RFC 4425 RTP Payload Format for VC-1 February 2006 As another example, when switching between different representations of the same content, it may be necessary to signal a discontinuity by modifying the FRMCNT field, or if Advanced profile is used, by setting the BROKEN_LINK flag in the entry-point header to 1. This payload format may also be used in networks that provide quality-of-service guarantees. If enhanced service is being used, receivers SHOULD monitor packet loss to ensure that the service that was requested is actually being delivered. If it is not, then they SHOULD assume that they are receiving best-effort service and behave accordingly. 9. IANA Considerations IANA has registered the media type "video/vc1" and the associated RTP payload format in the Media Types registry and in the RTP Payload Format MIME types registry, as specified in section 6.1. 10. References 10.1. Normative References [1] Society of Motion Picture and Television Engineers, "VC-1 Compressed Video Bitstream Format and Decoding Process", SMPTE 421M. [2] Bradner, S., "Key words for use in RFCs to Indicate Requirement Levels", BCP 14, RFC 2119, March 1997. [3] Schulzrinne, H., Casner, S., Frederick, R., and V. Jacobson, "RTP: A Transport Protocol for Real-Time Applications", STD 64, RFC 3550, July 2003. [4] Handley, M. and V. Jacobson, "SDP: Session Description Protocol", RFC 2327, April 1998. [5] Rosenberg, J. and H. Schulzrinne, "An Offer/Answer Model with Session Description Protocol (SDP)", RFC 3264, June 2002. [6] Josefsson, S., Ed., "The Base16, Base32, and Base64 Data Encodings", RFC 3548, July 2003. [7] Freed, N. and J. Klensin, "Media Type Specifications and Registration Procedures", BCP 13, RFC 4288, December 2005. [8] Casner, S. and P. Hoschka, "MIME Type Registration of RTP Payload Formats", RFC 3555, July 2003. Klemets Standards Track [Page 34]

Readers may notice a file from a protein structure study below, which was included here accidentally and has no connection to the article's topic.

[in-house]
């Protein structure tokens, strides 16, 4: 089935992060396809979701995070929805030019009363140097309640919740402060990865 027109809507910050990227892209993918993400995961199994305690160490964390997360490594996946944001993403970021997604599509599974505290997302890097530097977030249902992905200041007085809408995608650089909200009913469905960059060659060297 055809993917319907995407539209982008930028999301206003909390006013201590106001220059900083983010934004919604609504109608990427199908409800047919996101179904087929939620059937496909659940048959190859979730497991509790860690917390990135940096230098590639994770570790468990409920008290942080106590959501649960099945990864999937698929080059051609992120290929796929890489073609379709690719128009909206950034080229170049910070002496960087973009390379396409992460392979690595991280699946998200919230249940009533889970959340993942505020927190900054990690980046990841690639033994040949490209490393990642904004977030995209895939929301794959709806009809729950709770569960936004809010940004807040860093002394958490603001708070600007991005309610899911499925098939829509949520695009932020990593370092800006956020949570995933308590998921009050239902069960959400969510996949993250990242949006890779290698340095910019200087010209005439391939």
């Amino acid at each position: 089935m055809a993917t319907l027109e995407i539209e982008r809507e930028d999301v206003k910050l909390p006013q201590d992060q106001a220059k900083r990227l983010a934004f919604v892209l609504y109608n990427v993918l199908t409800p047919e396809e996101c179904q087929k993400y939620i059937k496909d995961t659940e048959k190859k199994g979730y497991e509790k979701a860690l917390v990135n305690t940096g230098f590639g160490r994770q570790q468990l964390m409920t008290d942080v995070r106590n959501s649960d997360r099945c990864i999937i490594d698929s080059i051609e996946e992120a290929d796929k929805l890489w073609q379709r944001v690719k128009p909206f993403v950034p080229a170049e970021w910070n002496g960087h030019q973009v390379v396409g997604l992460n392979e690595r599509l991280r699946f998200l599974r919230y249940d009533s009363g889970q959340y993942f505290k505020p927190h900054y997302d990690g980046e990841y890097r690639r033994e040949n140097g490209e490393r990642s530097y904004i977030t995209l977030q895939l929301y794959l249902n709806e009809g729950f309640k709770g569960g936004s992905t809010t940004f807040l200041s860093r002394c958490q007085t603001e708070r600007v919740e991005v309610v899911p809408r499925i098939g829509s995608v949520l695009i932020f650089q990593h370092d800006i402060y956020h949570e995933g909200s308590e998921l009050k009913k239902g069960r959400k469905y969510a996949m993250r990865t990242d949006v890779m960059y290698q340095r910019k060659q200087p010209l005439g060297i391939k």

RFC 4425 RTP Payload Format for VC-1 February 2006 10.2. Informative References [9] Srinivasan, S., Hsu, P., Holcomb, T., Mukerjee, K., Regunathan, S.L., Lin, B., Liang, J., Lee, M., and J. Ribas-Corbera, "Windows Media Video 9: overview and applications", Signal Processing: Image Communication, Volume 19, Issue 9, October 2004. [10] Ribas-Corbera, J., Chou, P.A., and S.L. Regunathan, "A generalized hypothetical reference decoder for H.264/AVC", IEEE Transactions on Circuits and Systems for Video Technology, August 2003. [11] Baugher, M., McGrew, D., Naslund, M., Carrara, E., and K. Norrman, "The Secure Real-time Transport Protocol (SRTP)", RFC 3711, March 2004. [12] Schulzrinne, H., Rao, A., and R. Lanphier, "Real Time Streaming Protocol (RTSP)", RFC 2326, April 1998. [13] Handley, M., Perkins, C., and E. Whelan, "Session Announcement Protocol", RFC 2974, October 2000. [14] Handley, M., Schulzrinne, H., Schooler, E., and J. Rosenberg, "SIP: Session Initiation Protocol", RFC 2543, March 1999. [15] Schulzrinne, H. and S. Casner, "RTP Profile for Audio and Video Conferences with Minimal Control", STD 65, RFC 3551, July 2003. Acknowledgements Thanks to Regis Crinon, Miska Hannuksela, Colin Perkins, Shankar Regunathan, Gary Sullivan, Stephan Wenger, and Magnus Westerlund for providing detailed feedback on this document. Author's Address Anders Klemets Microsoft Corp. 1 Microsoft Way Redmond, WA 98052 USA EMail: Anders.Klemets@microsoft.com Klemets Standards Track [Page 35]